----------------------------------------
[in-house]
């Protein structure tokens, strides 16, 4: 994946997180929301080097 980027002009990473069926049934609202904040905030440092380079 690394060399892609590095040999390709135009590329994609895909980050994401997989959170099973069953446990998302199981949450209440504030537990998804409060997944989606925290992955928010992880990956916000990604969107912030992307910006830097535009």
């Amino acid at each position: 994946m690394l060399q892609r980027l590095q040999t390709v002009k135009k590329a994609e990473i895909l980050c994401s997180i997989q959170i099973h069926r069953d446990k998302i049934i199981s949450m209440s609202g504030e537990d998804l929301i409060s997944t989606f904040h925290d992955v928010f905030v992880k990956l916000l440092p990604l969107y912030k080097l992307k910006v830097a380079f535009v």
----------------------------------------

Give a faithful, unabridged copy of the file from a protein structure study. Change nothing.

[in-house]
């Protein structure tokens, strides 16, 4: 994946997180929301080097 980027002009990473069926049934609202904040905030440092380079 690394060399892609590095040999390709135009590329994609895909980050994401997989959170099973069953446990998302199981949450209440504030537990998804409060997944989606925290992955928010992880990956916000990604969107912030992307910006830097535009």
């Amino acid at each position: 994946m690394l060399q892609r980027l590095q040999t390709v002009k135009k590329a994609e990473i895909l980050c994401s997180i997989q959170i099973h069926r069953d446990k998302i049934i199981s949450m209440s609202g504030e537990d998804l929301i409060s997944t989606f904040h925290d992955v928010f905030v992880k990956l916000l440092p990604l969107y912030k080097l992307k910006v830097a380079f535009v």